Wednesday, 29 June 2016

American wine

American wine has been produced for over 300 years. Today, wine production is undertaken in all fifty states, with California producing 89 percent of all US wine.The United States is the fourth-largest wine producing country in the world after France, Italy, and Spain.

The North American continent is home to several native species of grape, including Vitis labrusca, Vitis riparia, Vitis rotundifolia, and Vitis vulpina. But the wine making industry is based on the cultivation of the European Vitis vinifera, which was introduced by European settlers. With more than 1,100,000 acres (4,500 km2) under vine, the United States is the sixth-most planted country in the world after France, Italy, Spain, China and Turkey.

The first Europeans to explore North America, a Viking expedition from Greenland, called it Vinland because of the profusion of grape vines they found. The earliest wine made in what is now the United States was produced between 1562 and 1564 by French Huguenot settlers from Scuppernong grapes at a settlement near Jacksonville, Florida. In the early American colonies of Virginia and the Carolinas, wine making was an official goal laid out in the founding charters. However, settlers discovered that the wine made from the various native grapes had flavors which were unfamiliar and which they did not like.

This led to repeated efforts to grow the familiar European Vitis vinifera varieties, beginning with the Virginia Company exporting French vinifera vines with French vignerons to Virginia in 1619. These early plantings met with failure as native pest and vine disease ravaged the vineyards. In 1683, William Penn planted a vineyard of French vinifera in Pennsylvania; it may have interbred with a native Vitis labrusca vine to create the hybrid grape Alexander. One of the first commercial wineries in the United States was founded in 1787 by Pierre Legaux in Pennsylvania. A settler in Indiana in 1806 produced wine made from the Alexander grape. Today French-American hybrid grapes are the staples of wine production on the East Coast of the United States.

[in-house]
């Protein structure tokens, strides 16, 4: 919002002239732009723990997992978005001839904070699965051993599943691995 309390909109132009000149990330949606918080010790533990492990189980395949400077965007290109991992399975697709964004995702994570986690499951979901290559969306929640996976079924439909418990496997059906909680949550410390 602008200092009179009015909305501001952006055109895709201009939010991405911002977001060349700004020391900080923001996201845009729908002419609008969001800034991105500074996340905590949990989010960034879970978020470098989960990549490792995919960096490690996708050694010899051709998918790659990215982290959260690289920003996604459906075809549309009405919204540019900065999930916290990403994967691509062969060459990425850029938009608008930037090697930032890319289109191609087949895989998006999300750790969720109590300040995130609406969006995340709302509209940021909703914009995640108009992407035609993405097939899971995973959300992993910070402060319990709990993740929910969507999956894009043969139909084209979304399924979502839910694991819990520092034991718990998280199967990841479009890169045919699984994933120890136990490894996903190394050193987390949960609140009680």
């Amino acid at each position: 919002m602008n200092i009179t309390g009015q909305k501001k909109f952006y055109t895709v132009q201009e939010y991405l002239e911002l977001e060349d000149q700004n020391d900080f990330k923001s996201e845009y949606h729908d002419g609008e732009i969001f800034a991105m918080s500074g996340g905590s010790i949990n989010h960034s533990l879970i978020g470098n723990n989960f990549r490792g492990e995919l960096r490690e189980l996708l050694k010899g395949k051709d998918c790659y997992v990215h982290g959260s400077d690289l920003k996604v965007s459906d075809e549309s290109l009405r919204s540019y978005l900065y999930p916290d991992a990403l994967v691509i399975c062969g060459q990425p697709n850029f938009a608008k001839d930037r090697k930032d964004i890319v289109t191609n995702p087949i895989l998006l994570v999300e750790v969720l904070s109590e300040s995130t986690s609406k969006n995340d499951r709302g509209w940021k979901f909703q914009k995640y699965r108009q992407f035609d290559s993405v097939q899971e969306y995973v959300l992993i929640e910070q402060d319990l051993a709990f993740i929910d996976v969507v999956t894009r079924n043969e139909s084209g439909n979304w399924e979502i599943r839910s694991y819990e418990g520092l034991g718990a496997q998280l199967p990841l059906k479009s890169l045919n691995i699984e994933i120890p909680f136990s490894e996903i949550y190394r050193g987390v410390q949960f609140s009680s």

Wine regions

There are nearly 3,000 commercial vineyards in the United States, and at least one winery in each of the 50 states.

West Coast – More than 90% of the total American wine production occurs in the states of California, Washington and Oregon.
Rocky Mountain Region – Notably Idaho and Colorado
Southwestern United States – Notably Texas and New Mexico
Midwestern United States – Notably Missouri and Indiana
Great Lakes region – Notably Michigan, northern New York and Ohio
East Coast of the United States – Notably western New York State and eastern Long Island, New Jersey, Pennsylvania, Virginia, North Carolina and Florida.

Largest producers
As of 2005 The largest producers of American wine.
E & J Gallo Winery - Accounts for more than a quarter of all U.S. wine sales and is the second largest producer in the world.
Constellation Brands - With foreign wine holdings Constellation is the largest producer in the world and includes Robert Mondavi Winery and Columbia Winery in its portfolio
The Wine Group - San Francisco-based business which owns the Franzia box wine label, Concannon Vineyard and Mogen David kosher wine.
Bronco Wine Company - Owners of the Charles Shaw wine "Two Buck Chuck" line which accounts for nearly 5 million of Bronco's annual average 9 million cases per year.
Diageo - UK based company with American holdings in Sterling Vineyards, Beaulieu Vineyard and Chalone Vineyard
Brown-Forman Corporation - Owners of the Korbel Champagne Cellars brand
Beringer Blass - Australian based wine division of Foster's Group and owner of the Beringer wine and Stags' Leap Winery brands
Jackson Wine Estates - Owners of the Kendall-Jackson brand

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